Rescue mission ends for missing Argentinian submarine


Argentine navy spokesman Enrique Balbi said the mission "extended for more than twice what is estimated for a rescue".

The navy said Thursday that the search was no longer considered a rescue mission, but it would continue looking for the missing sub.

"Despite the magnitude of the effort made, it has not been possible to locate the submarine", he said, referring to the global response that included ships, aircraft and personnel from the United States, United Kingdom, Chile and Russian Federation.

A massive worldwide rescue mission had been mounted for the ARA San Juan since it disappeared on November 15 while traveling from the southern port of Ushuaia to its base at Mar del Plata.

"It destroyed the minimal hope that I had", Luis Tagliapietra, father of one of the crew members, told the broadcaster TN.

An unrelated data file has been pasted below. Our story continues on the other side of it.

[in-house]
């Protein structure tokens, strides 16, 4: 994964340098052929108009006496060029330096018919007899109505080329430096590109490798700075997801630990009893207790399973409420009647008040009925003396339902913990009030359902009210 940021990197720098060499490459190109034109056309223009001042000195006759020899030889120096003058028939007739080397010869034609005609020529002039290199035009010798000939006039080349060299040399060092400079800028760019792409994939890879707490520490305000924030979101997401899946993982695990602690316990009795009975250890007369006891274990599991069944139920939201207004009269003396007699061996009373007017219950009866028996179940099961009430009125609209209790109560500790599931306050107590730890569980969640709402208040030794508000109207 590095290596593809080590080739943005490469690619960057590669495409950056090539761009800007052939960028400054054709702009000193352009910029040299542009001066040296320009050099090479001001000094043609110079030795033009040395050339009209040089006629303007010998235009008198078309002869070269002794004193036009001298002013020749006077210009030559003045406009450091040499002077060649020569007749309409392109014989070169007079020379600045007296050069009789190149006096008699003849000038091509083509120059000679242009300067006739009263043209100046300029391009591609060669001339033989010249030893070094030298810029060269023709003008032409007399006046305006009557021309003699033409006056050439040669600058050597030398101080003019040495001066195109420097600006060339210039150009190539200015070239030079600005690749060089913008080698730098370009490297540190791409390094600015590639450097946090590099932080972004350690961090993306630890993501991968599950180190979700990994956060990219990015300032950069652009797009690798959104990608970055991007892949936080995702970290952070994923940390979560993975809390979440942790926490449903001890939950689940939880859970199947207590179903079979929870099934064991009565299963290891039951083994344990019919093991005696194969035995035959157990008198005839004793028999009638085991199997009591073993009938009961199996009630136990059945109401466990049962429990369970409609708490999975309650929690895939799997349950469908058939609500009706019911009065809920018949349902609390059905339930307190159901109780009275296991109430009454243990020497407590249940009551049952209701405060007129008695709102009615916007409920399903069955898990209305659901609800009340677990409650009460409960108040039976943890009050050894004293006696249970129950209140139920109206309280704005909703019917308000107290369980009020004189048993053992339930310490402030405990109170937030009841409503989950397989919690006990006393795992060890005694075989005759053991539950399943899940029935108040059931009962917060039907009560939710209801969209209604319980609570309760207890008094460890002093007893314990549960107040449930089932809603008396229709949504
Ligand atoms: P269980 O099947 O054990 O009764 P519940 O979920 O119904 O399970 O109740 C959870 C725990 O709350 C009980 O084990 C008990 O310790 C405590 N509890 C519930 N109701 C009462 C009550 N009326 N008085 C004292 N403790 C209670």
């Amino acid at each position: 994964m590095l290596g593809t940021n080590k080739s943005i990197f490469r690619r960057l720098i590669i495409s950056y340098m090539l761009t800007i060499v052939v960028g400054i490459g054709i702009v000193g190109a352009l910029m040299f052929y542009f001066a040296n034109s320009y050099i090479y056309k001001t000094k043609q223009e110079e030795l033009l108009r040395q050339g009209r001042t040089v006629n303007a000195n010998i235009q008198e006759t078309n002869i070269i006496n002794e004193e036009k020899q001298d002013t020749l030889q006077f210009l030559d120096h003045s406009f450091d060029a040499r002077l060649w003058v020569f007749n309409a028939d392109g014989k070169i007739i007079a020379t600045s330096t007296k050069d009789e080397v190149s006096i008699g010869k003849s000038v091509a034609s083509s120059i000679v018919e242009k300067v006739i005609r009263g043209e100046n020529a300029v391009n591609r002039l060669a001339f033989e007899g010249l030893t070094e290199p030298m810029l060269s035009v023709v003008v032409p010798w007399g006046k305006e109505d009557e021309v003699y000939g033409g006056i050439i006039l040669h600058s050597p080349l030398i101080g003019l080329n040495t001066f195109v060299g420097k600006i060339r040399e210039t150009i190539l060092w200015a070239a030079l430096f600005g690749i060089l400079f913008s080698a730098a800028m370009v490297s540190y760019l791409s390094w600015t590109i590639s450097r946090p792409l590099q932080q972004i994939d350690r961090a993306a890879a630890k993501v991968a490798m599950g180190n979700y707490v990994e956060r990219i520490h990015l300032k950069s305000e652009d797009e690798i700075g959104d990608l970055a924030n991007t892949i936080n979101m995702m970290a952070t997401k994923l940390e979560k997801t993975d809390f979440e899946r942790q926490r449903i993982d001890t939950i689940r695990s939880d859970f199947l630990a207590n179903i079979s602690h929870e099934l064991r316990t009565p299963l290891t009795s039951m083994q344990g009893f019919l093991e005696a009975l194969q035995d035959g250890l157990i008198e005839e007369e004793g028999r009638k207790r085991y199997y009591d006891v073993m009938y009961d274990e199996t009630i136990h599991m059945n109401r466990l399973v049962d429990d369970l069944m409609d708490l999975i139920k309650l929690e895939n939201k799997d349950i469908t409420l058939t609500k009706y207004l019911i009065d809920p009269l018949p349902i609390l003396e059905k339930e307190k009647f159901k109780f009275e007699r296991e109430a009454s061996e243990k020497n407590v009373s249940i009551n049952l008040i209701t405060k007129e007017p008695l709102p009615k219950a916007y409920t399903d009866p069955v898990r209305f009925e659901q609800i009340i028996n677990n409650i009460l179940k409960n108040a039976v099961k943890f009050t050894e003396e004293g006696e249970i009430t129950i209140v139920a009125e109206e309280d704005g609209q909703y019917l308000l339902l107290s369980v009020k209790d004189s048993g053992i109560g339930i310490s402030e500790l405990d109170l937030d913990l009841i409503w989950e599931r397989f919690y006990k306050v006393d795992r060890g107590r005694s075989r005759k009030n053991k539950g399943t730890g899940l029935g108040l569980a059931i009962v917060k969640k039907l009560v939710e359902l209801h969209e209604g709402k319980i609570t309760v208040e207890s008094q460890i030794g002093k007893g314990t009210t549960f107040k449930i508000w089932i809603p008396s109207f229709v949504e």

Furthermore, he said that despite not knowing the fate of the crew, no evidence of a shipwreck was found in the areas explored.

"It is cruel", Tagliapietra told the broadcaster.

More news: Ole Miss names interim Matt Luke its permanent coach

"I don't understand this arbitrary and unfair decision", he added. It is blow after blow.

"Despite the magnitude of these efforts, we've been unable to find the submarine".

The Argentine Navy says the rescue operation for the crew of the missing submarine ARA San Juan is over, as no chance remains of finding the sailors alive.

The captain later communicated by satellite phone the problem had been contained.

The ARA San Juan reported an incipient fire in its batteries three hours before it disappeared.

Balbi said 28 ships, nine planes and 4,000 people from 18 countries were involved in the search covering 557,000 nautical miles; more, including radar monitoring. President Mauricio Macri has promised a full investigation.